8)      In high school, apathy toward reading is reaching epidemic proportions (believe me, I was there). What do you think when you hear kids or teenagers say that they hate to read?

Relatively few kids enjoyed reading when I was in high school, either, and I suspect that the actual numbers haven’t changed nearly as much.  I find it unsurprising that reading isn’t a huge youth activity, though: there are so many fast-paced forms of entertainment to be enjoyed instead.  Movies, sports, TV, video games, various online communities–they’re a much larger part of our culture than they were only a couple of decades ago.  Our education system isn’t what it probably should be, and the kinds of reading most kids are required to do in school don’t exactly introduce them to the most exciting and interesting portions of the written word.

Writing has been the king of storytelling media for centuries, but that’s changing.  Storytelling is being done in all kinds of media now: graphic novels, films, and video games are rising to dominance over simple text.  Books were the original virtual reality, but technology is allowing us to create that same kind of mental “story space” in many, many different ways.  It’s a very exciting time to be a storyteller!

9)      In between the time you finished Storm Front and got it published, how did you deal with rejection? How did you manage to stay encouraged and/or optimistic?

I tried to celebrate the little steps forward.  If I got a personalized rejection letter rather than a form letter, that was worth a celebration.  If I got to meet an agent or editor at a convention, that was worth celebrating.  If I got a “let me think about it” response, instead of an outright “no,” that was worth celebrating.  But mostly, I passed the time by getting to work on the next book.  I was halfway through Grave Peril when Storm Front finally sold.

Breaking into the writing business isn’t about creating any given kind of feeling for yourself: it’s about typing the next word, one after another, and deciding that you simply aren’t going to quit.

10)  While I think you’re pretty much the most talented writer on the planet, I’ve seen people who disagree. How do you deal with criticism and “haters”? How do you keep a cool head about it? What would you say the worst experience with a detractor was to date, and how did you cope?

Haters gonna hate. 🙂  I can’t control that, I can’t stop it, and there’s really no sense in letting myself get too stressed about it.

Criticism is something entirely different: good critical analysis is invaluable, and I’m always interested when someone holds up something I’ve written to the light and points out genuine flaws and weaknesses in my technique.  I’ll never be a perfect writer.  Every time I start a new book, I bring things that I learned from the last book with me, and I strive to improve my prose, my plotting, my characters, and my storytelling technique in general.  A good critical reader is enormously helpful to me!

11)  Dresden Files is set in a fictionalized version of a real city. Have you ever toyed with the idea of working current events or very resent history into stories? What line do you put between the reality and the fantasy when you’re writing?

Oh, I always want the Dresden Files world to be one that is pretty much like our own.  All the major things that happen here have also happened in the Dresden Files.  There are only two really hard lines I avoid crossing:  First, I don’t want to put real people in the Dresden Files.  Second, I don’t really want to put actual real-world locations into the books, since it might result in problems and annoyance for the people who actually live there.

12)  What is your absolute favorite part of being a writer, and what – if anything – do you wish you could cut out of the experience?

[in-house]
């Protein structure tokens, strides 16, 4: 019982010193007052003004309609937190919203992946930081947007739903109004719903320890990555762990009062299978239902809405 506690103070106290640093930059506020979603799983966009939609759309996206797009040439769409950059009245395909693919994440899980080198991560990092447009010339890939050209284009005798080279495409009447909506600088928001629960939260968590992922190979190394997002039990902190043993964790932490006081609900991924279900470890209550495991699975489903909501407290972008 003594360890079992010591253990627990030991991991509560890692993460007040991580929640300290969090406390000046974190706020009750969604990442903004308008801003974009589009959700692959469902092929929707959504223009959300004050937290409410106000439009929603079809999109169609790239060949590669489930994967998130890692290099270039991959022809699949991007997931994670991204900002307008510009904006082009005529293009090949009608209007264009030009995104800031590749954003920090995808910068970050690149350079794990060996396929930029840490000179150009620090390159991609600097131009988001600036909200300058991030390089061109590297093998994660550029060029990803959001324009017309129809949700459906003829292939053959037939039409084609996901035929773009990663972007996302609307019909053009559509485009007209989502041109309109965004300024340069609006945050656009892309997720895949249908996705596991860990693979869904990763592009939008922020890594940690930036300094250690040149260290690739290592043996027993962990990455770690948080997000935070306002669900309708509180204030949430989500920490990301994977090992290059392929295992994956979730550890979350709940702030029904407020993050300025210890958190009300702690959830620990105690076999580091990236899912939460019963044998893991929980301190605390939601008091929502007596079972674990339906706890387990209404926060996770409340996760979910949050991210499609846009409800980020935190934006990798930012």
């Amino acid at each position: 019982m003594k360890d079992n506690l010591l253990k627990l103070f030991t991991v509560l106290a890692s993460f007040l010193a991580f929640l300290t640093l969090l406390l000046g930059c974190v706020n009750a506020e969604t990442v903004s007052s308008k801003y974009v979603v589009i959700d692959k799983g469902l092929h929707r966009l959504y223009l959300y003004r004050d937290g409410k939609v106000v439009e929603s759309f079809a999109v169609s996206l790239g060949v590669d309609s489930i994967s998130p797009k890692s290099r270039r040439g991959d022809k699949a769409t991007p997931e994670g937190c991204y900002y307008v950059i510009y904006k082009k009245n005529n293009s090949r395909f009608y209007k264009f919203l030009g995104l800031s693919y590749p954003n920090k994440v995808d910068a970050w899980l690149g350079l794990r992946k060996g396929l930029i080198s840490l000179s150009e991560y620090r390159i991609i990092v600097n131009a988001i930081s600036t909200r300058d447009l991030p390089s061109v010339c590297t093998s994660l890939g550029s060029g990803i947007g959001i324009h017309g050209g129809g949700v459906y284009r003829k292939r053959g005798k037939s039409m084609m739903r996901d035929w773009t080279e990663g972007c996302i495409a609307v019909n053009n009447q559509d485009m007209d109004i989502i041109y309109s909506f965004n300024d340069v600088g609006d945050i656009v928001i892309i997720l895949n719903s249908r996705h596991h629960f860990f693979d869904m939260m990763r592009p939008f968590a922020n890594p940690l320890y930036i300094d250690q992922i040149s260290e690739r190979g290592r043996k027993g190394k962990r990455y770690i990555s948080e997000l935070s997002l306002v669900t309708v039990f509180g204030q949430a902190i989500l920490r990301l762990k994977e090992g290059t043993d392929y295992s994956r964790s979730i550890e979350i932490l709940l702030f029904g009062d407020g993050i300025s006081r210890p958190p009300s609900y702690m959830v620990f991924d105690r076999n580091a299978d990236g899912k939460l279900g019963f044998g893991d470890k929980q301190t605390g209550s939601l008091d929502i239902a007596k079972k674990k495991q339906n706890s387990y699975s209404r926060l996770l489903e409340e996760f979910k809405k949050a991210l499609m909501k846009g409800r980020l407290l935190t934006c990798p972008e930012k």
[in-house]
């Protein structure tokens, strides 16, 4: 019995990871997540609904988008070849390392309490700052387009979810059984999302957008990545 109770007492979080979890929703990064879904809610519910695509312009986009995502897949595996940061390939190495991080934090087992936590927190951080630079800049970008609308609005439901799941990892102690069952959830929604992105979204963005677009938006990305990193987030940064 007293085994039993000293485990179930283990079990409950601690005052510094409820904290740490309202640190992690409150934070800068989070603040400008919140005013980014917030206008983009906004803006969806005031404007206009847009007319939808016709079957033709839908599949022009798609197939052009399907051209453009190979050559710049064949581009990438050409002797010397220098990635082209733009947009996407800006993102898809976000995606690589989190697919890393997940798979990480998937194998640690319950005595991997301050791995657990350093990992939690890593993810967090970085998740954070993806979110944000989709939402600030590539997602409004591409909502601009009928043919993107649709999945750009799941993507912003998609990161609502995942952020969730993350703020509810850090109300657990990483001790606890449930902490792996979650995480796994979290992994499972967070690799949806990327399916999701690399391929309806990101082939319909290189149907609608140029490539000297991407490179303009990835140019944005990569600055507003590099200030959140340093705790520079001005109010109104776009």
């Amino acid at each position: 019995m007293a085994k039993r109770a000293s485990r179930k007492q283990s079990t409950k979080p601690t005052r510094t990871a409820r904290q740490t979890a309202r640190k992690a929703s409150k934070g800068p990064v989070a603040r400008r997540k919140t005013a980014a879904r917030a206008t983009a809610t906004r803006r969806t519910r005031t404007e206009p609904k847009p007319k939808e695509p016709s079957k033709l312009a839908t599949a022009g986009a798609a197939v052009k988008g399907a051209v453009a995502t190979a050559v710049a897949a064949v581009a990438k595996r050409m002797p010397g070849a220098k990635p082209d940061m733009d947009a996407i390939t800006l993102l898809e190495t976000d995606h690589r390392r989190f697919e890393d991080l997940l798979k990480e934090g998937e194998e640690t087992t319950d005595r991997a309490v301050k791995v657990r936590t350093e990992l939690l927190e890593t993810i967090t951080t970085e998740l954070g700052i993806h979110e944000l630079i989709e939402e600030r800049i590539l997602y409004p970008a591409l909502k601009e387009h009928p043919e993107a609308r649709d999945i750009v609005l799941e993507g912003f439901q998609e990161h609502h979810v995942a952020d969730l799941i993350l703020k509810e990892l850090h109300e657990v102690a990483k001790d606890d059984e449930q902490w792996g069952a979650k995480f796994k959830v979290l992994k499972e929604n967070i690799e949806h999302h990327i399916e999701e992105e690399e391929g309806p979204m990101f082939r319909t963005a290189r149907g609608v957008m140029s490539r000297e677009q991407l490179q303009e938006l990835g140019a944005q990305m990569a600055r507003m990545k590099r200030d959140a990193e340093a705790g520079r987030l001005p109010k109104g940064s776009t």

I love the fact that I can go to work in my pajamas, and I love the fact that I don’t EVER have to wear a tie.  Man, I hate ties.

I wish I could write books as fast as I think of them.  It takes me months to write a book, but only hours for a reader to enjoy it!

13)  Having written some twenty-odd books, is there anything you’ve looked back on and wished you could change? Do you have any favorite scenes that you’ve written, and what?

There are always things you wish you could change.  That’s just a constant of writing, no matter how well you do it.  Inevitably, my brain will pop up with an idea on how to improve any given book or story–about twenty seconds after I’ve fired off the final draft to my editor.  You learn to live with it, and to keep your eyes focused on the book you’re writing right now, not the one you wrote five years ago.

Of all the scenes I’ve written, I think I dig Tyrannosaur Sue the most.  That was just too much fun for words, and I’d been waiting for about six years to actually write that scene, with Harry riding the big stompy dinozombie through downtown Chicago. 🙂

14)  Whenever I’ve seen people ask authors what advice they’d give young writers, I always see the exact same answer: “Read. Read, read, read – write, practice – read.” Is there any unconventional or additional advice you’d give an aspiring writer?

Wow, I would never give the read, read, read advice.  WRITE, WRITE, WRITE.  If you want to be a professional musician, you don’t do it by spending time listening to music.  You do it by /creating/ the music, by practicing endlessly.  Sure, read, absolutely, I think everyone should.  But writers write.

One more thing an aspiring writer should do: experience stuff.  Go out and involve yourself with things that touch you on an emotional level.  Go out to the country at sunset and sit down in the woods and just wait while it slowly gets dark around you.  Experience that fear and excitement.  Watch movies that make you cry.  Watch TV shows that make you laugh.  Listen to music that makes you get up and dance or that brings tears to your eyes–and try to figure out WHY all those things effect you the way they do.  Being a good writer means being able to write about emotion.  It means understanding how people think, and how they react to what they feel.  And one of the best ways to learn about it is to experience it.


Once Again, Jim Butcher, Author of the Dresden Files. If you don’t know him, check him the fuck out at his website: ! Or, if High Fantasy is your bit, check out his Codex Alera novels. Also, “Spider-Man the Darkest Days” is everything you love about Spidey with 100% less Toby Maguire. Worth the read, and when I’ve worked up enough NerdRage I’m gonna post a rant about why TM was the worst Spidey EVER. It’ll be fun. Don’t miss it.

Vicious Ink